Generic Name
Metronidazole and Diloxanide furoate
Gastrointestinal System
Metronidazole...............200 mg
Diloxanide furoate.........250 mg
Suspension (5 ml):
Metronidazole...............200 mg
Diloxanide furoate.........100 mg
Furazol is a well-tolerated formulation of diloxanide furoate and metronidazole, highly effective in the treatment of intestinal and extraintestinal amoebic infections.
Diloxanide is a luminal amoebicide acting on the amobae in the lumen of the bowel.
Metronidazole has well-established bactericidal activity and is highly effective agaisnt anaerobic bacteria and protozoa; it is a tissue amoebicide, affecting the parasite in the intestinal wall or other organs. In amoebiasis, metronidazole acts as an amoebicide at all sites of infections with Entamoeba histolytica. Because of its rapid absorption, it is probably less effective agaisnt parasites in the bowel lumen and is therefore used in combination with a luminal amoebicide, such as diloxanide furoate, in the treatment of invasive amoebiasis.


Both diloxanide furoate and metronidazole benzoate after oral intake, are hydrolysed in the gastrointestinal tract to release diloxanide and metronidazole, respectively. The free diloxanide acts directly as an amoebicide. The resulting compounds are then absorbed. Metronidazole is widely distributed in most body tissues and fluids and is metabolized in the liver by side chain oxidation and glucuronide fomration. The majority of a dose is excreted in the urine, mainly as metabolites; a small amount appears in the faeces.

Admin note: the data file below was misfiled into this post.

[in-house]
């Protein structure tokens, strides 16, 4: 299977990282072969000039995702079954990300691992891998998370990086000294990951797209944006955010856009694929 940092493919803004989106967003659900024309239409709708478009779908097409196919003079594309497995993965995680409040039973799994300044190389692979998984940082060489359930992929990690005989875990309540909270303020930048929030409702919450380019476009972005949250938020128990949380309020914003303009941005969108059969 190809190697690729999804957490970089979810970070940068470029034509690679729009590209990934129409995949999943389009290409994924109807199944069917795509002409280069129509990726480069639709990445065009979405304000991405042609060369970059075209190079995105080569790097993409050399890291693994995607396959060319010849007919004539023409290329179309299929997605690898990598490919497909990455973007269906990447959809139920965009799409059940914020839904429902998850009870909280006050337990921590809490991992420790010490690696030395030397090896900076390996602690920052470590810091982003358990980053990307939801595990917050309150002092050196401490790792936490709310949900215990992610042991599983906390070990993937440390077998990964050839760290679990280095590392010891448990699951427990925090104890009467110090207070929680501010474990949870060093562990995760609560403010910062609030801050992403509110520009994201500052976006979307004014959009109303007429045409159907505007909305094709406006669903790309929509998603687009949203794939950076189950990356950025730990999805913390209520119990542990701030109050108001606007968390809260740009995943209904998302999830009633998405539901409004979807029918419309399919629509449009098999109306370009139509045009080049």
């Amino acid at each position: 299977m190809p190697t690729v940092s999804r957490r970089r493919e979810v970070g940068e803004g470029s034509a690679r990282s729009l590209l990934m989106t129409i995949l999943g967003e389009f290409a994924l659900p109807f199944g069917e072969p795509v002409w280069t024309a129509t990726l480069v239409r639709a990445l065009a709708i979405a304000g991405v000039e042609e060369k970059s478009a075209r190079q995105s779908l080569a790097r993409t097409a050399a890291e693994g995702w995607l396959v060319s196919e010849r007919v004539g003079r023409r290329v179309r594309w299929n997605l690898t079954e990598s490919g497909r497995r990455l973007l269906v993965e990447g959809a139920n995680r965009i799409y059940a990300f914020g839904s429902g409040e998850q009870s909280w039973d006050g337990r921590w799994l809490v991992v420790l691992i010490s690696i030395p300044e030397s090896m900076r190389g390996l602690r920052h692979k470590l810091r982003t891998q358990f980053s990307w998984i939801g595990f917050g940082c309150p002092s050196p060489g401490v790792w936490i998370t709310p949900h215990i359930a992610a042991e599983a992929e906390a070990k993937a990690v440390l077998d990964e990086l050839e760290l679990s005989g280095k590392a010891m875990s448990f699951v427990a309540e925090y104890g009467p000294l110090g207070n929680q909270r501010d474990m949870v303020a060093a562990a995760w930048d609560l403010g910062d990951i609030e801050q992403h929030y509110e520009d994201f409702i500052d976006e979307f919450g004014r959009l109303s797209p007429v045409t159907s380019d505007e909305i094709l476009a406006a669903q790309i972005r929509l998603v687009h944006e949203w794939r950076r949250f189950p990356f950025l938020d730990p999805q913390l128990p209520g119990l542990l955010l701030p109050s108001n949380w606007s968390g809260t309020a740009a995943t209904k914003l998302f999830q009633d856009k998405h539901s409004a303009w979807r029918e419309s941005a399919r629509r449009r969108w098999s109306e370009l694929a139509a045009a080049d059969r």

Furzol is indicated in:
  • Acute amoebic dysentery.
  • Acute and chronic intestinal amoebiasis.
  • Extra-intestinal amoebiasis; hepatic and other systemic infections due to Entamoeba histolytica.
  • Giardiasis.
Hypersensitivity to the product.
Drug Interactions
The following interactions have been reported:
  • When given with alcoholic beverages, Furazol may produce a disulfiram-like reaction with abdmonial cramps, nausea, vomiting, headache, flushing and palpitations.
  • Metronidazole impairs the metabolism or excretion of warfarin and other oral coumarin anticoagulants; it increases blood levels of these agents, resulting in prolongation of prothrombin time.
  • Co-administration with drugs increasing liver enzyme activity, such as phenytoin or phenobarbital, may accelerate the elimination of metroniazole resulting in reduced plasma levels, with a consequent reduction in the effectiveness of Furazol.
  • Simultaneous administration of drugs that decrease liver enzyme activity, such as cimetidine, may prolong the half-life and increase plasma concentrations of metronidazole and might increase the risk of neurological side effects.
Side Effects/Adverse Effects
Occasional mild gastrointestinal disturbances, flatulence, nausea, vomiting, metallic taste, headache, ataxia, urticaria, angioedema and darkening of urine may occur.
Pregnancy & Lactation
The drug should be avoided during pregnancy, especially during the first trimester. Furazol should be avoided by nursing mothers.
Dosage & Administration
The following dosage is recommended:
  • Adults: 2 tablets 3 times daily for 5-10 days.
  • Children (2-5 years): One teaspoonful (5 ml) 3 times daily for 5-10 days.
  • Children (5-12 years): Two teaspoonfuls (10 ml) 3 times daily for 5-10 days; or 0.5-1 tablet 3 times per day.
Furazol should be avoided in children less than 2 years of age.
There is no specific antidote for overdosage. Gastric lavage and symptomatic treatment are recommended.
Patients should be advised to complete the course, and not to drink alcoholic beverages while taking Furazol.
Clinical and laboratory monitoring is advised in patients receiving prolonged (>10 days) or intensive treatment with Furazol.
Doses should be reduced in elderly and in patients with severe hepatic impairment.
  • Store at a temperature not exceeding 30°C.
Furazol is available in the following packages:
  • Tablets: Blisters of 10 tablets each. Boxes of 20, 30 or 1000 tablets each.
  • Suspension: Bottles of 100 ml.
Date Added/Updated
17th March 2011 5:19 pm


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